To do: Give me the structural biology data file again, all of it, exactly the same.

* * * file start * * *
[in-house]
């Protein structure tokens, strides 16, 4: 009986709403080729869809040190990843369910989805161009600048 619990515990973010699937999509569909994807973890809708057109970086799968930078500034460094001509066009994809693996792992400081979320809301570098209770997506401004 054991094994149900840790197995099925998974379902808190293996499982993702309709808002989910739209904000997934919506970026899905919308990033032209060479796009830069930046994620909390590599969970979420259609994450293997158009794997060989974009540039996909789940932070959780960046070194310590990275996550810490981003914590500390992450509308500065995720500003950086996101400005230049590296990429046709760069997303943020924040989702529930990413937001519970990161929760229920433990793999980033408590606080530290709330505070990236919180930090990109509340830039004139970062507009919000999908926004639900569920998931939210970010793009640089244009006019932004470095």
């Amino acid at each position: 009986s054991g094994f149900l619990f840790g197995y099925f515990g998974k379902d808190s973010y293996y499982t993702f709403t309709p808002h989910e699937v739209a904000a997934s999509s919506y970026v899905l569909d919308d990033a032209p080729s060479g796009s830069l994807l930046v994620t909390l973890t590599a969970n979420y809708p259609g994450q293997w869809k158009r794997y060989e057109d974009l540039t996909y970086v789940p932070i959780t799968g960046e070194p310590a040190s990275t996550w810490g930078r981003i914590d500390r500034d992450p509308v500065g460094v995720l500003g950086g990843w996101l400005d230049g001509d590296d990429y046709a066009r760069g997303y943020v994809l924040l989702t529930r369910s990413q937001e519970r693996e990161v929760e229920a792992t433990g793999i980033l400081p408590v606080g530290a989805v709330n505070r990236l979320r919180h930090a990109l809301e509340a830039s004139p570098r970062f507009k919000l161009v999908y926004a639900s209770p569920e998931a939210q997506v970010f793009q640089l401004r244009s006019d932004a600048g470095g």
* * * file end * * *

[in-house]
């Protein structure tokens, strides 16, 4: 009986709403080729869809040190990843369910989805161009600048 619990515990973010699937999509569909994807973890809708057109970086799968930078500034460094001509066009994809693996792992400081979320809301570098209770997506401004 054991094994149900840790197995099925998974379902808190293996499982993702309709808002989910739209904000997934919506970026899905919308990033032209060479796009830069930046994620909390590599969970979420259609994450293997158009794997060989974009540039996909789940932070959780960046070194310590990275996550810490981003914590500390992450509308500065995720500003950086996101400005230049590296990429046709760069997303943020924040989702529930990413937001519970990161929760229920433990793999980033408590606080530290709330505070990236919180930090990109509340830039004139970062507009919000999908926004639900569920998931939210970010793009640089244009006019932004470095």
């Amino acid at each position: 009986s054991g094994f149900l619990f840790g197995y099925f515990g998974k379902d808190s973010y293996y499982t993702f709403t309709p808002h989910e699937v739209a904000a997934s999509s919506y970026v899905l569909d919308d990033a032209p080729s060479g796009s830069l994807l930046v994620t909390l973890t590599a969970n979420y809708p259609g994450q293997w869809k158009r794997y060989e057109d974009l540039t996909y970086v789940p932070i959780t799968g960046e070194p310590a040190s990275t996550w810490g930078r981003i914590d500390r500034d992450p509308v500065g460094v995720l500003g950086g990843w996101l400005d230049g001509d590296d990429y046709a066009r760069g997303y943020v994809l924040l989702t529930r369910s990413q937001e519970r693996e990161v929760e229920a792992t433990g793999i980033l400081p408590v606080g530290a989805v709330n505070r990236l979320r919180h930090a990109l809301e509340a830039s004139p570098r970062f507009k919000l161009v999908y926004a639900s209770p569920e998931a939210q997506v970010f793009q640089l401004r244009s006019d932004a600048g470095g």